This has been a weird Christmas. My husband and I are in the midst of a major house renovation on our old fixer-upper, so we have been displaced from home for about 6 weeks now. I am not a major holiday decorater, but I do love our Christmas tree, which we had to forgo this year. Because I am kitchen-less, I could not do any baking, which is difficult since I like making and sharing yummy things, especially this time of year. No chai, no meringue cookies, no rum cakes, no pumpkin chocolate chip bread. We also limited the gift-giving this year, and for the first time, didn't do gifts for each other. I never understood how couples could just "not do gifts"...I mean, really, nothing, not even one little thing? It always seemed so sad and unromantic. So, when my husband suggested it, I thought, "Really, are we already THERE after only 3 years of marriage? Have we already become the no gift-giving couple?" I admit I was a little disappointed—I love picking goodies out for my husband, and he is such a good gift-giver to me—but I also knew it was the right thing for us this year. With all of the demands of this renovation, we needed to simplify, not just financially but also logistically.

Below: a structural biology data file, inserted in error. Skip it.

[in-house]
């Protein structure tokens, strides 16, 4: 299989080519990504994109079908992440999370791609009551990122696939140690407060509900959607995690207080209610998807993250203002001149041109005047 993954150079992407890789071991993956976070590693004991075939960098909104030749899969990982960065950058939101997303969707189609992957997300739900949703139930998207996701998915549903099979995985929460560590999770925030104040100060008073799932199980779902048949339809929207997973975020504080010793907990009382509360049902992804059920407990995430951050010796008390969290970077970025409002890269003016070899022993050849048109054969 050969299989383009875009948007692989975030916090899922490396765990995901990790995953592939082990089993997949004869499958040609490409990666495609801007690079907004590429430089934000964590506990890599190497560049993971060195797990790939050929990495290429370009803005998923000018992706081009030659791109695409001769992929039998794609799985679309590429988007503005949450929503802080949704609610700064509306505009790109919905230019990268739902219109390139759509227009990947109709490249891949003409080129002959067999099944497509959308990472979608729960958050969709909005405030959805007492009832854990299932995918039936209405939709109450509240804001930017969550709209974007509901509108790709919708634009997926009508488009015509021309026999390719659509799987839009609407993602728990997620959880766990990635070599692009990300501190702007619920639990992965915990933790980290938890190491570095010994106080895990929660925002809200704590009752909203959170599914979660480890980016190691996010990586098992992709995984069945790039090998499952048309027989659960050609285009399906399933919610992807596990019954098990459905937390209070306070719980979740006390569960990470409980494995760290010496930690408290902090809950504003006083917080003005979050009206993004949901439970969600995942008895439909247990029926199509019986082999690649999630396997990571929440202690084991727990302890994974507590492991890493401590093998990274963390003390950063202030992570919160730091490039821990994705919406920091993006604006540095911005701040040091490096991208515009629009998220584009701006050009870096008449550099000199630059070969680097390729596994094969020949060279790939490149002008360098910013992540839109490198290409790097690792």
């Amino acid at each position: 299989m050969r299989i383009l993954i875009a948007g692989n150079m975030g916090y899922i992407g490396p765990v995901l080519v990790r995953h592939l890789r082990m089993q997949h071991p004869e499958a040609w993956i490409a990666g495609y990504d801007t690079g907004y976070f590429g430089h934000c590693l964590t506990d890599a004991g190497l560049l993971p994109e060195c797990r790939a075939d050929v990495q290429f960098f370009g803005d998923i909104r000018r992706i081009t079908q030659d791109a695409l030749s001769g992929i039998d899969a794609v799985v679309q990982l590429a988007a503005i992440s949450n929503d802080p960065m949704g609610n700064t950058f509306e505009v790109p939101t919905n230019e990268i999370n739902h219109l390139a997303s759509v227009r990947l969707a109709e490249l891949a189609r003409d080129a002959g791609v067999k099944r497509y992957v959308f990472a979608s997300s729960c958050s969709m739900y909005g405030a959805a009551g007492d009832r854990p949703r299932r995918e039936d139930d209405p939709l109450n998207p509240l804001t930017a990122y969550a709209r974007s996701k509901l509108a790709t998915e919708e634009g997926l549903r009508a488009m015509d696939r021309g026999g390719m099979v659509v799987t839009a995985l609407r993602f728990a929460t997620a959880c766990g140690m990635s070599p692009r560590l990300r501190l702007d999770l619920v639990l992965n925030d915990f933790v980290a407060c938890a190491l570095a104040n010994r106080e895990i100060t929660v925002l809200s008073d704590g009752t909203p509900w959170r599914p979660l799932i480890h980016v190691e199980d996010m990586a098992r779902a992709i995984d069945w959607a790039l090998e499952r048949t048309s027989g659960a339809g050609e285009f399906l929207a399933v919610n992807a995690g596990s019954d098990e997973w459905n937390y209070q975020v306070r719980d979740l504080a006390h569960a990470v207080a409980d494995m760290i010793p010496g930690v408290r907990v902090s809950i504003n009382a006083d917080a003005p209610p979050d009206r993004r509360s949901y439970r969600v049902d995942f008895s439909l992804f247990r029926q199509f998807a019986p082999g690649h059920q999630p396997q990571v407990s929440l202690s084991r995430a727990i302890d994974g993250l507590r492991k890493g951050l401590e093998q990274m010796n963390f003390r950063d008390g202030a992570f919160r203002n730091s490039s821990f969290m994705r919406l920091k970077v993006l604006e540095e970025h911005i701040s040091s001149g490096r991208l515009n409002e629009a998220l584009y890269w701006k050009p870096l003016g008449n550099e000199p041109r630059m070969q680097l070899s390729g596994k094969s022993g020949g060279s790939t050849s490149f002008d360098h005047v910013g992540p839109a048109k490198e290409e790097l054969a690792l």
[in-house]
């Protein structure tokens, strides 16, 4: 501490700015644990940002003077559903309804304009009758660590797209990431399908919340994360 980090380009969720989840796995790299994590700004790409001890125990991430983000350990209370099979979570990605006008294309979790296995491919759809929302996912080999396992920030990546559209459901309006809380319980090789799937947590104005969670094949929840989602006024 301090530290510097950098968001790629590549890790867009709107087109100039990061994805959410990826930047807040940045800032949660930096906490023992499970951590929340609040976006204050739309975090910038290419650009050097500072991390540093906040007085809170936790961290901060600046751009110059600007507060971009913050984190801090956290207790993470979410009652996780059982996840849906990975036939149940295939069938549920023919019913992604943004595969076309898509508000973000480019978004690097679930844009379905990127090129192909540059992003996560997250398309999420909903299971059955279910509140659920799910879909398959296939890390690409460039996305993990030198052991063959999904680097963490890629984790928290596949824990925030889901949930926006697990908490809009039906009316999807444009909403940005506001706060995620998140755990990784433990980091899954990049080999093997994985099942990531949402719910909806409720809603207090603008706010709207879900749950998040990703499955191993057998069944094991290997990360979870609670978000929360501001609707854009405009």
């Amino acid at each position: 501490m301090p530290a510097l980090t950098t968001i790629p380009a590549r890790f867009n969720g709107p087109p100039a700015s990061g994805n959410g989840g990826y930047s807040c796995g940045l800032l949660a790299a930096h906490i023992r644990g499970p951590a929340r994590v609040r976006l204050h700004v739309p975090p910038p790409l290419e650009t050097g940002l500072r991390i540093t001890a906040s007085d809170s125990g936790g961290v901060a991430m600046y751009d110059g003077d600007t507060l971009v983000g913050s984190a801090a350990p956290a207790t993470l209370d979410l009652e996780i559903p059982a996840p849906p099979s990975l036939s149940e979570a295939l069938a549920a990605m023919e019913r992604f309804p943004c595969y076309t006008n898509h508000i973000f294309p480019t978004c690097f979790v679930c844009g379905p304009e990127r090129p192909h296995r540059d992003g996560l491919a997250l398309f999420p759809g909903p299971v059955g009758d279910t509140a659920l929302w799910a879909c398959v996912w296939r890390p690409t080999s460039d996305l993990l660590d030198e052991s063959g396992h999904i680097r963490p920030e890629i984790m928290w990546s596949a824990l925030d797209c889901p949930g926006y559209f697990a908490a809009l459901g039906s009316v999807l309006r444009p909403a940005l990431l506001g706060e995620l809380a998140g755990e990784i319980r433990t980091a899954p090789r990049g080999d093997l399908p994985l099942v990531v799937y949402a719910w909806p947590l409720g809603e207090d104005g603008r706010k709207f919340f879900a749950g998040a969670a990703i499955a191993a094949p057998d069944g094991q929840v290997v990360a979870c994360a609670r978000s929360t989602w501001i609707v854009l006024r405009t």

But please don't feel sorry for me, like I used to for couples that didn't do gifts. Not being home for the holidays and a necessity to simplify Christmas turned out to be the biggest gift for both of us. The WHOLE story is that when we were in Savannah for Thanksgiving, and made the pact to not buy gifts, instead we purchased a print that we both loved and could look forward to hanging up in our new old house. Instead we were not up all night wrapping a pile of gifts. Instead we got a hotel room on Christmas Eve so we could have a little quiet bit of time together before the family flurry of the holidays. Instead we were able to focus on what our house needs to become a better home for us. Instead I was better able to appreciate the little things that are not presents wrapped under the tree, like moonlight on the snow, a brisk walk to the bakery, and a woolly pair of boots. Instead of focusing on what I didn't have this year, I was forced to be thankful for what I did have.
Next year, we will finally be home for the holidays, and while I have already announced to my husband that we are going to "do it up" next year, what I really mean, gifts or no gifts, is that we are going to doubly celebrate all the little things of the season that make home so special, like the waft of pumpkin chocolate chip bread baking in the oven and chai simmering on the stove, the soft glow and sparkle of ornaments on a tree, a dog-to-come curled up in a corner, a warm fire, a roomful of laughter (or quiet), and a chilly night to make me thankful for a cozy home. Those are going to be my gifts, and it's worth waiting for.
Happy new year to all. May you find peace in the season and comfort in the little things.
p.s. I found a loophole in the no-gift policy. Santa can still deliver gifts. Like a mercury-glass polar bear ornament you just have to have because it reminds you of "Bear", the stuffed animal your very special grandma gave to you one Christmas long ago. That's allowed, of course (*wink*).